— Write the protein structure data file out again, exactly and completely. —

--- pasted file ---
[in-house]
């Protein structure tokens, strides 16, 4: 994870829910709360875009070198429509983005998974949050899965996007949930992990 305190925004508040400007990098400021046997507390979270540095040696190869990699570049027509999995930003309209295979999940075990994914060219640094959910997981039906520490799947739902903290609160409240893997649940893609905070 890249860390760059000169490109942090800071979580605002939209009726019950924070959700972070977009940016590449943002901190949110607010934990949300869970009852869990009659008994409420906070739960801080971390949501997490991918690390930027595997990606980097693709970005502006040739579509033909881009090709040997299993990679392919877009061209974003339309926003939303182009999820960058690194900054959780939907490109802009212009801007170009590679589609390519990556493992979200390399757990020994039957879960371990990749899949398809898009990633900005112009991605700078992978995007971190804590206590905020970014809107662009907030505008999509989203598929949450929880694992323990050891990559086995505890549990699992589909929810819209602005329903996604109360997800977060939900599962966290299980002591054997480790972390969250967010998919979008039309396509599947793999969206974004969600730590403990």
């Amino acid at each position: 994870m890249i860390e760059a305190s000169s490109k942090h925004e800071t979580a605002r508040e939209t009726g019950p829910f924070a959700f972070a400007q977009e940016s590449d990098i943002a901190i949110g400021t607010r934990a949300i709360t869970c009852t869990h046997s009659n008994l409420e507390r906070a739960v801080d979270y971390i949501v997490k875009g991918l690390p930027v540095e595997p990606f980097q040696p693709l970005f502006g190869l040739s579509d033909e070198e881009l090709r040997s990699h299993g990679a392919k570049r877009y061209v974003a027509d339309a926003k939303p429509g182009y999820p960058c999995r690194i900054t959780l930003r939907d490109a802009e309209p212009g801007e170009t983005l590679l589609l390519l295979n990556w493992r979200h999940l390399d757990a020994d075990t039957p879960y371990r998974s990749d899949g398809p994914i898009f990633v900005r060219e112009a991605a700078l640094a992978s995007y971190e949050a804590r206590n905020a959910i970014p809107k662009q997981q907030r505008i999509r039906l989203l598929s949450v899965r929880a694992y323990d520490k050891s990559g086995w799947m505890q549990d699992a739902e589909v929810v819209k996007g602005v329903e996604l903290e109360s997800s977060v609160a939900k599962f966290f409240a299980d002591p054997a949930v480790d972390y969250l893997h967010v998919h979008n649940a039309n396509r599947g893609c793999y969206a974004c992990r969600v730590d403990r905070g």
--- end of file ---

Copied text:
[in-house]
């Protein structure tokens, strides 16, 4: 994870829910709360875009070198429509983005998974949050899965996007949930992990 305190925004508040400007990098400021046997507390979270540095040696190869990699570049027509999995930003309209295979999940075990994914060219640094959910997981039906520490799947739902903290609160409240893997649940893609905070 890249860390760059000169490109942090800071979580605002939209009726019950924070959700972070977009940016590449943002901190949110607010934990949300869970009852869990009659008994409420906070739960801080971390949501997490991918690390930027595997990606980097693709970005502006040739579509033909881009090709040997299993990679392919877009061209974003339309926003939303182009999820960058690194900054959780939907490109802009212009801007170009590679589609390519990556493992979200390399757990020994039957879960371990990749899949398809898009990633900005112009991605700078992978995007971190804590206590905020970014809107662009907030505008999509989203598929949450929880694992323990050891990559086995505890549990699992589909929810819209602005329903996604109360997800977060939900599962966290299980002591054997480790972390969250967010998919979008039309396509599947793999969206974004969600730590403990």
């Amino acid at each position: 994870m890249i860390e760059a305190s000169s490109k942090h925004e800071t979580a605002r508040e939209t009726g019950p829910f924070a959700f972070a400007q977009e940016s590449d990098i943002a901190i949110g400021t607010r934990a949300i709360t869970c009852t869990h046997s009659n008994l409420e507390r906070a739960v801080d979270y971390i949501v997490k875009g991918l690390p930027v540095e595997p990606f980097q040696p693709l970005f502006g190869l040739s579509d033909e070198e881009l090709r040997s990699h299993g990679a392919k570049r877009y061209v974003a027509d339309a926003k939303p429509g182009y999820p960058c999995r690194i900054t959780l930003r939907d490109a802009e309209p212009g801007e170009t983005l590679l589609l390519l295979n990556w493992r979200h999940l390399d757990a020994d075990t039957p879960y371990r998974s990749d899949g398809p994914i898009f990633v900005r060219e112009a991605a700078l640094a992978s995007y971190e949050a804590r206590n905020a959910i970014p809107k662009q997981q907030r505008i999509r039906l989203l598929s949450v899965r929880a694992y323990d520490k050891s990559g086995w799947m505890q549990d699992a739902e589909v929810v819209k996007g602005v329903e996604l903290e109360s997800s977060v609160a939900k599962f966290f409240a299980d002591p054997a949930v480790d972390y969250l893997h967010v998919h979008n649940a039309n396509r599947g893609c793999y969206a974004c992990r969600v730590d403990r905070g």